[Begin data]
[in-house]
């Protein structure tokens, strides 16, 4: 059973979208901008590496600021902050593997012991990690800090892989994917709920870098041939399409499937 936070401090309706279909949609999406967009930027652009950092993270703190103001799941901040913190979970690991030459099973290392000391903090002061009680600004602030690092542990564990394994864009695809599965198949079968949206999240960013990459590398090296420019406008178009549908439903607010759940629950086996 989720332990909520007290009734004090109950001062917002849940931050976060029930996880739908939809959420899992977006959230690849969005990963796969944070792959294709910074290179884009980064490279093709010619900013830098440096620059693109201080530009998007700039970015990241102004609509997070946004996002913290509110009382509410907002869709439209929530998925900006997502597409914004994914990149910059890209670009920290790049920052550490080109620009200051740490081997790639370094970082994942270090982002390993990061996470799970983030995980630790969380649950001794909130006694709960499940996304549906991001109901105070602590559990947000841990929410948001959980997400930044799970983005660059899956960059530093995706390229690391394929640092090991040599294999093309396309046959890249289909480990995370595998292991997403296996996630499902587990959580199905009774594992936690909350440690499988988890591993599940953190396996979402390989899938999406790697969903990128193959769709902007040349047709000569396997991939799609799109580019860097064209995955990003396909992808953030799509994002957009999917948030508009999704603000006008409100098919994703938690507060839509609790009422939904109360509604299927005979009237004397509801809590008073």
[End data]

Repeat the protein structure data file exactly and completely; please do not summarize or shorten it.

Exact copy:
[in-house]
């Protein structure tokens, strides 16, 4: 059973979208901008590496600021902050593997012991990690800090892989994917709920870098041939399409499937 936070401090309706279909949609999406967009930027652009950092993270703190103001799941901040913190979970690991030459099973290392000391903090002061009680600004602030690092542990564990394994864009695809599965198949079968949206999240960013990459590398090296420019406008178009549908439903607010759940629950086996 989720332990909520007290009734004090109950001062917002849940931050976060029930996880739908939809959420899992977006959230690849969005990963796969944070792959294709910074290179884009980064490279093709010619900013830098440096620059693109201080530009998007700039970015990241102004609509997070946004996002913290509110009382509410907002869709439209929530998925900006997502597409914004994914990149910059890209670009920290790049920052550490080109620009200051740490081997790639370094970082994942270090982002390993990061996470799970983030995980630790969380649950001794909130006694709960499940996304549906991001109901105070602590559990947000841990929410948001959980997400930044799970983005660059899956960059530093995706390229690391394929640092090991040599294999093309396309046959890249289909480990995370595998292991997403296996996630499902587990959580199905009774594992936690909350440690499988988890591993599940953190396996979402390989899938999406790697969903990128193959769709902007040349047709000569396997991939799609799109580019860097064209995955990003396909992808953030799509994002957009999917948030508009999704603000006008409100098919994703938690507060839509609790009422939904109360509604299927005979009237004397509801809590008073």